Award winners dedicate 50+ years to Rotary
By Vanessa Balintec
The Rotary Club of Haliburton has honoured two of its long-standing members, Art Ward and Curry Bishop, with the Lifetime Achievement Award, a brand new award part of the club’s 75th anniversary celebration.
Ted Brandon, 2018-2019 president of the club, presented the idea to the board of directors to commemorate the Haliburton residents and honourary life members for their more than half a century of service. Made for the special occasion of the anniversary, this award may not be a reoccurring tribute for future years.
“They both exemplified the Rotary ideals,” said Brandon. “I don’t imagine it will be presented annually. These two gentlemen have had extraordinary Rotary careers and future Rotary boards can determine if anyone is worthy of this unparalleled level of recognition.”
Joining the Rotary Club of Haliburton in 1968, Ward has been part of the club for close to 52 years, taking on multiple roles throughout that time. Ward is known for being a club auctioneer during fundraising events, his beef-on-a-bun top chef at annual summer carnivals, and most notably, being the club songmaster, helping lead the national anthem and other songs during meetings.
“I’m evidently the one that can hold the key, and put it in the right key so everyone feels comfortable,” said Ward. “The problem is, now when I go away in the wintertime to a warmer climate, they miss my voice. Every time I come home, they say, ‘Thank God you’re home, Art! We can get back on key again!’”
When it was announced who won the award, Ward felt very surprised. “A bit of a shock,” said Ward. “I wasn’t surprised to hear Curry’s name mentioned because he has even more years than I have, and he has perfect attendance. I was perfectly delighted, of course.”
Ward, who was president of the club during the 1976-1977 year, admires the hard-working nature of the club.
“I really feel the club does a lot of work for the town, has over the years, and will continue to be that way,” said Ward, owner of Country Rose Garden Centre, and past owner and operator of Wigamog Inn. “A lot of [people] put a lot of effort and time into it, and that’s what it takes. Sure, we meet every week and there’s things we have to do on part of the committees that we’re on, but it’s the commitment that people have week to week to week, year to year type of thing. When you become a member of a service club, you get out of it what you put into it.”
For Ward, it’s the companionship among members that he looks forward to going back for.
“What I get out of it is the camaraderie of the members. You move around every week, you don’t sit at the same table, and you get to know the people in the community. It’s interesting to hear what other people are going through in life.”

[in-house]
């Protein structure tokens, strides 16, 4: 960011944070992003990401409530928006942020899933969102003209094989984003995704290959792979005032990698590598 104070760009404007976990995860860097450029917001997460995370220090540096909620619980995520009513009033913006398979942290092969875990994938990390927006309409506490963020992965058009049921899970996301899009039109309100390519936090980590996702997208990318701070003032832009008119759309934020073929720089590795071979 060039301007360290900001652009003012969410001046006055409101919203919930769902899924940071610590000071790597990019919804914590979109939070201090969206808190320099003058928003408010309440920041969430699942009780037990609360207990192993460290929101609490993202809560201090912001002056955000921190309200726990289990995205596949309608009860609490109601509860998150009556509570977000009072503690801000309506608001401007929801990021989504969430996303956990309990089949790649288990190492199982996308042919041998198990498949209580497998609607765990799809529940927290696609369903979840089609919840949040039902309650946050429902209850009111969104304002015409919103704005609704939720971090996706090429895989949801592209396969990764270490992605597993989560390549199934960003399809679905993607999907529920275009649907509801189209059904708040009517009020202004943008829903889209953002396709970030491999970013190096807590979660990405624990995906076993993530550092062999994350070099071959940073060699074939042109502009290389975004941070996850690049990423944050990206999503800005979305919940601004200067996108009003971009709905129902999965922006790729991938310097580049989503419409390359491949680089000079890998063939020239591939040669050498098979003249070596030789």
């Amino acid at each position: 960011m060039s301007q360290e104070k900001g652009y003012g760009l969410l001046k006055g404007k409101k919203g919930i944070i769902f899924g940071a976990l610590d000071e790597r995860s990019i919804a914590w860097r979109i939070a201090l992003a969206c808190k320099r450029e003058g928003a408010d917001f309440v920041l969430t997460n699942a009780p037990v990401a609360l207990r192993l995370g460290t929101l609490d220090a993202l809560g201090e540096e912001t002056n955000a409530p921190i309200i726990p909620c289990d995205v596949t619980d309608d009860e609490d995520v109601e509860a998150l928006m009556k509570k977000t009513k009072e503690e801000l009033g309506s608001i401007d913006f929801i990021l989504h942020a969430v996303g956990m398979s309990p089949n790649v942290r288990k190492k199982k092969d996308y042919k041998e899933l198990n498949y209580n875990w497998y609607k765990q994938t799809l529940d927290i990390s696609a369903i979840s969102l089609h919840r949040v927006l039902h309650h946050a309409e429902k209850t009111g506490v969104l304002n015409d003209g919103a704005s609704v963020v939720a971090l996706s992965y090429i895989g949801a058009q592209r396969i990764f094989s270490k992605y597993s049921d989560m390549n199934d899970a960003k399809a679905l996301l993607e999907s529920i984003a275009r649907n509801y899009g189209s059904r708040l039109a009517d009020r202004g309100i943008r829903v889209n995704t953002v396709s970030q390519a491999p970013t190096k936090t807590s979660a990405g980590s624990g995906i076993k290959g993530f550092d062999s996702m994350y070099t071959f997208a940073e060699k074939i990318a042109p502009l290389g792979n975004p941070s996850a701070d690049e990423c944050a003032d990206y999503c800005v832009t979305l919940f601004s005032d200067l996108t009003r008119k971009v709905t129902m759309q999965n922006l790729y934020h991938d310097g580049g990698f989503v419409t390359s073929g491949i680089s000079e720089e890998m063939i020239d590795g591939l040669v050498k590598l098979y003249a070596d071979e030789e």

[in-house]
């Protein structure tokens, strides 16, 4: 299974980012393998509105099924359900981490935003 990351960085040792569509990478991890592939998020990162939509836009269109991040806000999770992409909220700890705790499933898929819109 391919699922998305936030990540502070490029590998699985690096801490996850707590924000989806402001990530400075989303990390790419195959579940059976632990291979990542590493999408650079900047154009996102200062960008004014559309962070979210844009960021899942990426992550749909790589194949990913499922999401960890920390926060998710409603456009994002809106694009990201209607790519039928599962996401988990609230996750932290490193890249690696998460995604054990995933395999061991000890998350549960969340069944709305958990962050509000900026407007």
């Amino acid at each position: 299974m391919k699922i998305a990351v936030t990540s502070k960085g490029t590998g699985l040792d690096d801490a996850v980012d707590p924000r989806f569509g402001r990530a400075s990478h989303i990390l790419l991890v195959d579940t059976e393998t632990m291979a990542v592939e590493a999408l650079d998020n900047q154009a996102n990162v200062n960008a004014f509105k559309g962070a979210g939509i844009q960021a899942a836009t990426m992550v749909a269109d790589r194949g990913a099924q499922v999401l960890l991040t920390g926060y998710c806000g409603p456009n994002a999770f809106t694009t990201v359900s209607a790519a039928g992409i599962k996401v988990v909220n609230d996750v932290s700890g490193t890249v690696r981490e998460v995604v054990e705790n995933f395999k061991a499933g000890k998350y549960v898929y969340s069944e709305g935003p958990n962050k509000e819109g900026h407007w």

Curry Bishop, known as a champion Rotary Car Draw ticket seller, is also known for his perfect attendance record. Having attended a meeting each week for 56 years, Bishop has had to make sure he plans around any obstacles by joining club meetings from different areas, most notably places like Arizona and Switzerland to keep his streak going.
Even after a bowel surgery that Bishop credits with saving his life, he didn’t break his perfect attendance.
“I got out of the hospital that evening, went right next door to the Rotary club in Newmarket,” said Bishop.
Born in 1931, Bishop, who was deputy reeve and reeve of Dysart et al in the late ‘90s, grew up in Haliburton and spent 10 years living with his grandfather growing up. According to Bishop, his grandfather helped teach him virtues and ideals that the Four Way Test of Rotary is based upon today – truth, fairness, goodwill and friendship, and goodness.
“That’s what I believed in,” said Bishop, who’s retired from Greg Bishop Surveying. “He governed my life. He never had to say a word to me. He just knew what he wanted, and that’s what I did.”
According to Bishop, his grandfather, father, two uncles, and his son were involved with the club in some way or another. For Bishop, Rotary has been a big part of his life.
“I was helping in Rotary ever since I was a teenager, basically,” he said. “Selling tickets, helping them build cottages they were raffling off, instead of cars, that type of thing. I’ve just been involved with Rotary my entire life.”
Bishop said his commitment to Rotary wasn’t about getting an award. “I was trying to produce, I wasn’t looking for awards.”
He hopes that this award and his experience in Rotary helps bring in potential members wanting to join.
“We need the help, very definitely,” said Bishop. “This year, I think we got nine members, something like that. And they’re younger members! They’re willing to help. And that’s what we need in this community – we need more people helping other people.”